Violence and Trump Threats Are Unlikely to Deter Portland Protesters
Portland’s mobilization against racism is rooted in history
Things moved to a boil in Portland, Ore., this weekend after three months of nightly protests, even in the face of police tear gas, federal agents and arrests. On Friday, President Trump tweeted about the city three times, deriding Mayor Ted Wheeler (D) as “very ungifted” and “incompetent” and threatening to “go in and take care of matters” if Wheeler did not get control of his city. The next day, a caravan of Trump supporters drove into the city, and in the resulting clashes, a man was fatally shot, sparking charges and countercharges from Trump and Wheeler.
What began as marches against police brutality have morphed into a mass mobilization against racial injustice, income equality and police militarization and expansion. Such radical demands may seem surprising in an overwhelmingly White city with a history of racial exclusion. But even though Portland has a population that is 77 percent White, it has long been a center for political organizing where Black and White activists together promoted Black life. This largely invisible history is vital to understanding how the city has recently become a key site for the uprisings and how threatening force is unlikely to curtail them.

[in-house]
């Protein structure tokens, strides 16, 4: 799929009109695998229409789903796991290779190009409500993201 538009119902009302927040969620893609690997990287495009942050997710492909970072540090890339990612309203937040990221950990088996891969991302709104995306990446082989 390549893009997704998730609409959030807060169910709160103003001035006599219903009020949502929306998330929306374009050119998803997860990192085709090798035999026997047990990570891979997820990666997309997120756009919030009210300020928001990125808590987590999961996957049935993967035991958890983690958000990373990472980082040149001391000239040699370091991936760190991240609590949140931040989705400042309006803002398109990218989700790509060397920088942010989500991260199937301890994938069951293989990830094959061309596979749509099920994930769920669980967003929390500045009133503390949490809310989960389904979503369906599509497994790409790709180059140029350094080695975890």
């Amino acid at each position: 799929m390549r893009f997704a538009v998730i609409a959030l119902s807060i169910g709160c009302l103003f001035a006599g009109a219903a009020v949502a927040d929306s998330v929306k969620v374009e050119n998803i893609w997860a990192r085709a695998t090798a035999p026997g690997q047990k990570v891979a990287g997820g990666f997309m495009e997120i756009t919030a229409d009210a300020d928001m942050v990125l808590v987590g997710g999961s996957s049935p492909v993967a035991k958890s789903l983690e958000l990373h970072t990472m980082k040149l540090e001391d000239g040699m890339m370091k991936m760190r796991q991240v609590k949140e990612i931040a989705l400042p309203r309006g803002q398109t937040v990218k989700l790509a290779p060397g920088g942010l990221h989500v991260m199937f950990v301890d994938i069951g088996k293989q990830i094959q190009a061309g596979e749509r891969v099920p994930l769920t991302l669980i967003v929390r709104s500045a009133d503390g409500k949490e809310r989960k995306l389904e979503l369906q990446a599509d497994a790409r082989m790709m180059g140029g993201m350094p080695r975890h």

Oregon was founded as a white-supremacist haven, gained statehood in 1859 and remains majority White today. Despite an 1844 law banning Black people and other minorities from living or purchasing property in Oregon, Portland gradually attracted African American residents. During the first wave of the Great Migration in the early 20th century, Portland’s Black population doubled from 775 to 1,556. African Americans flocked to the city to work as railroad porters, cooks, waitresses and domestic servants.
Portland’s small but growing Black community helped transform the city, sparking new civil rights activism. Black Portlanders made their mark by establishing Black newspapers such as the New Age (est. 1896), the Advocate (est. 1903) and the Portland Times (est. 1918), which were not only Black-owned businesses, but also a lifeline through the Black community. The newspapers promoted literacy and told the stories of the city’s Black residents.